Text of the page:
Table: An arrangement of numbers, words, or items of any kind, in a definite and compact form, so as to exhibit some set of facts or relations in a distinctive and comprehensive way, for convenience of study, reference, or calculation.
Richard Bolt (Senior Research Scientist in the Perceptual Computing Group at the Media Laboratory of MIT and author of The Human Interface) gave a presentation at Ohio State University, in a series on Technology and Postmodern Culture (fall, 1993), in which he argued that ‘dealing with computers will become less like operating a device and more like conversing with another person.’ Bolt demonstrated his point, as Susan Roth described it, by means of a computer program that responded to voice command, gesture (through feedback from a digital glove), and gaze (through feedback from an eye- tracking device). The display contained a chair and a table on which were placed a glass and a pitcher, on a floor covered with black and white tile.
The virtual table brings to mind Plato’s three beds (or tables), listed in order of reality
from most to least real—the pure form (the idea of the table); the carpenter’s table; the
picture of a table made by an artist. Where does the virtual table come in this list? How
should we understand the table Bolt displayed? The very insistence on the table—moving it,
raising, rotating and lowering it before the fascinated gaze of the audience — evokes an allegorical effect. Our starting point is the meaning of this table — a hermeneutic question. We
will not stop there, however, but move on into a heuretic relationship with the table, to
learn not what it means, but what we can make of it. Bolt’s interface metaphor may be considered in the context of the history of dialogue, and this metaphor (communicating with a computer is like having a conversation with a person) is the key to our project. Let us accept as the terms of our design project the idea that the future of education in an electronic era depends upon our ability to extend and adapt the dialogue to computing. The first thing that a quick review of the tradition reveals, however, is the fact that the meanings of the terms are unstable and shift from epoch to epoch. Thus for example ‘to converse with a person’ means quite different things in an oral civilization and in a literate one. We have to assume that when the technology is electronic rather than print or speech (the different media imply different institutions contextualizing their employment) both the practice of conversing and the nature of personhood will be undergoing a transformation. Our task as interface designers, then, is to invent the prototype of an electronic dialogue.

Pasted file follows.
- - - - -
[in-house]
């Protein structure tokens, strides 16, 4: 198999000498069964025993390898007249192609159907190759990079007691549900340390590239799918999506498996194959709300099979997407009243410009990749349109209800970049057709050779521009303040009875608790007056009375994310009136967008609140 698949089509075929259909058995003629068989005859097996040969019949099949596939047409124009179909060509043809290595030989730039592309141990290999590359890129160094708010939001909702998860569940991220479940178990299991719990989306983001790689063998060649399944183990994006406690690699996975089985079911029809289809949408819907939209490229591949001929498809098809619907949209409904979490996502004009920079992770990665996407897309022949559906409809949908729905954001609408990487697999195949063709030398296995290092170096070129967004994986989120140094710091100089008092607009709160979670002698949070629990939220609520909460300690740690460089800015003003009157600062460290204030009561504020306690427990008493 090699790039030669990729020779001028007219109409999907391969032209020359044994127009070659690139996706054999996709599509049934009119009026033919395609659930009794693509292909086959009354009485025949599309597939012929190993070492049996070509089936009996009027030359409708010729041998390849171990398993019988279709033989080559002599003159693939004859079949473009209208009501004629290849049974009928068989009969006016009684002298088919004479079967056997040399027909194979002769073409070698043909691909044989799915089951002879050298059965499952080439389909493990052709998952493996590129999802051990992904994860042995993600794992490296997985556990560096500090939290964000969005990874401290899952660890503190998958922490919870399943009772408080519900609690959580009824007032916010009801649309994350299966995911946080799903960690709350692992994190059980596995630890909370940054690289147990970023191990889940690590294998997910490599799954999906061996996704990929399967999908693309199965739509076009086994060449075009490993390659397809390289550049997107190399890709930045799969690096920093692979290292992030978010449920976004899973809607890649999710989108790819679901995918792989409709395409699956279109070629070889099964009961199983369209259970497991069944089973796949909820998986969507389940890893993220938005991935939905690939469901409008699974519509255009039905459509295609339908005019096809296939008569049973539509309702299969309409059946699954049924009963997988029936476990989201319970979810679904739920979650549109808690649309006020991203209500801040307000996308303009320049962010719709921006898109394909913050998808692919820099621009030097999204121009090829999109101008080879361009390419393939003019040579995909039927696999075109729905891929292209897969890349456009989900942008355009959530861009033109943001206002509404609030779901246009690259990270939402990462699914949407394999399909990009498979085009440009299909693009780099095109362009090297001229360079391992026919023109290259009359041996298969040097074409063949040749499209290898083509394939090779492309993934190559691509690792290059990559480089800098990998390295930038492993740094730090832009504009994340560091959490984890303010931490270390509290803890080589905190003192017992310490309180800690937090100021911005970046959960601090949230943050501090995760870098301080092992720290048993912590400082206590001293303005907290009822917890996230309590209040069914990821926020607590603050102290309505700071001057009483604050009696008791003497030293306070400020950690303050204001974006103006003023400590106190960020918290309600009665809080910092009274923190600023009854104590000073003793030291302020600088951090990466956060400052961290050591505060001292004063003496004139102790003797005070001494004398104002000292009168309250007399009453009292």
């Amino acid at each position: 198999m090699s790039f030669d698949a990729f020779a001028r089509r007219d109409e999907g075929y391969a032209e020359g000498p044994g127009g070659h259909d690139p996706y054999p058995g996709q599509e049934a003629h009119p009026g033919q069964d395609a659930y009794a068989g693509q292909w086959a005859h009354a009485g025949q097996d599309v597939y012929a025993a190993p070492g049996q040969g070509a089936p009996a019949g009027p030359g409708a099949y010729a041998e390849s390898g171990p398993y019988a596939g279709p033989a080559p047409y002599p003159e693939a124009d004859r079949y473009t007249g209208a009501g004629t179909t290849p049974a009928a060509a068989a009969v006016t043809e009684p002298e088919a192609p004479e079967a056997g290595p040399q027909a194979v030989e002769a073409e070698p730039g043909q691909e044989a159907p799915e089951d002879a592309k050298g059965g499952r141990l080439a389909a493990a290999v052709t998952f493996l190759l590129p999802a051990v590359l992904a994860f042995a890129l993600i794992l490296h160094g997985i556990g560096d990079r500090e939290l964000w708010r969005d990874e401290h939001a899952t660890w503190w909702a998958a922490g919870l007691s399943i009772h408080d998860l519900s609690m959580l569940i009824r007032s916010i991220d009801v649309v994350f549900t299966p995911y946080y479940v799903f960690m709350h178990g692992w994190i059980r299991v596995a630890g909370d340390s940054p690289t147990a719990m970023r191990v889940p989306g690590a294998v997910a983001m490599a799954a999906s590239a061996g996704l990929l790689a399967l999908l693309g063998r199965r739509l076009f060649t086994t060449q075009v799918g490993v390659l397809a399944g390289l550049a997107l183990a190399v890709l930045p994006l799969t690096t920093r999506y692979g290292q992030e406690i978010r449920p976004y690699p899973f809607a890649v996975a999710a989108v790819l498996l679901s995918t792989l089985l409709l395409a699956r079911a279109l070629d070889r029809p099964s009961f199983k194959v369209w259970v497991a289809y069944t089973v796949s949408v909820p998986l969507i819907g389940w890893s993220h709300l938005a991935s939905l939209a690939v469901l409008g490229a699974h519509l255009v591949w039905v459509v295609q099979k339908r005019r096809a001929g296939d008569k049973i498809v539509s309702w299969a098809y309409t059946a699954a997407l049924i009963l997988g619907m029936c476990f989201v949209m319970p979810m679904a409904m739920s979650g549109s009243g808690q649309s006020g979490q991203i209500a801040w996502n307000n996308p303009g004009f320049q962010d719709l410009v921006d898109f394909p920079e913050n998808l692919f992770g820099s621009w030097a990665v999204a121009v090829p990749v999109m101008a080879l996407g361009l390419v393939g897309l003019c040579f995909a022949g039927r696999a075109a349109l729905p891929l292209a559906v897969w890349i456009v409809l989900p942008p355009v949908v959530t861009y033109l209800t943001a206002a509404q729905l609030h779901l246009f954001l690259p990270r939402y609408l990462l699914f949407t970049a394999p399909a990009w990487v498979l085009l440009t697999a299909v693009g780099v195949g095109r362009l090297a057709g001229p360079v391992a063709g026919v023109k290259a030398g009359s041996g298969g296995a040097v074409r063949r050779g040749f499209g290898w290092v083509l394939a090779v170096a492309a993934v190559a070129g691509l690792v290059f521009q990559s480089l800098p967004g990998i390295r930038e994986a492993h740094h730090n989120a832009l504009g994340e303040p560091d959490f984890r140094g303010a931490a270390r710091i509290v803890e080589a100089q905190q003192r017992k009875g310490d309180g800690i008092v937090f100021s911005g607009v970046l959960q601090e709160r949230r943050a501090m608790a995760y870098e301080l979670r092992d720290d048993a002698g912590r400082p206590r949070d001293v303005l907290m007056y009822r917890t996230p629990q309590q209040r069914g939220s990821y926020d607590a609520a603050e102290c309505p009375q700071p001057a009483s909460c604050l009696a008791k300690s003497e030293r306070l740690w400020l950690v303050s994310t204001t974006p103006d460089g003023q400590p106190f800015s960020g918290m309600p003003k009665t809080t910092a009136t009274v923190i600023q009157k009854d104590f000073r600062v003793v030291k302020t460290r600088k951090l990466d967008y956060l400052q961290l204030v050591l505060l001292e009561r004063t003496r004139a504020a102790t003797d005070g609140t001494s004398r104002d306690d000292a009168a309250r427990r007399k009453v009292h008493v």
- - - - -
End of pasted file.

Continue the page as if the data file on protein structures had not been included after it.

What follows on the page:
- Gregory Ulmer is a professor of English and Media Studies at the Universityof Florida. He is the author of APPLIED GRAMMATOLOGY (1985); TELETHEORY (1989) and HEURETICS: THE LOGIC OF INVENTION (1994). Ulmer has co-authored atextbook (TEXT BOOK), served as academic adviser and on-camera critic for a telecourse on literature (LITERARY VISIONS), made video tapes with Paper Tiger Television and the Critical Art Ensemble (distributed by Drift). He is Coordinator of the Florida Research Ensemble (a group developing a new approach to the practice of consulting) and an officer in the Florida Media Arts Center, involved with the project for Creating an Electronic Community. His work-inprogress
is the design of a series of electronic monuments; also the production of a handbook for
people who would Iike to take up theory as a hobby. Ulmer’s courses at the University of Florida are designed as experimental tests of the theory of electronic rhetoric proposed in HEURETICS
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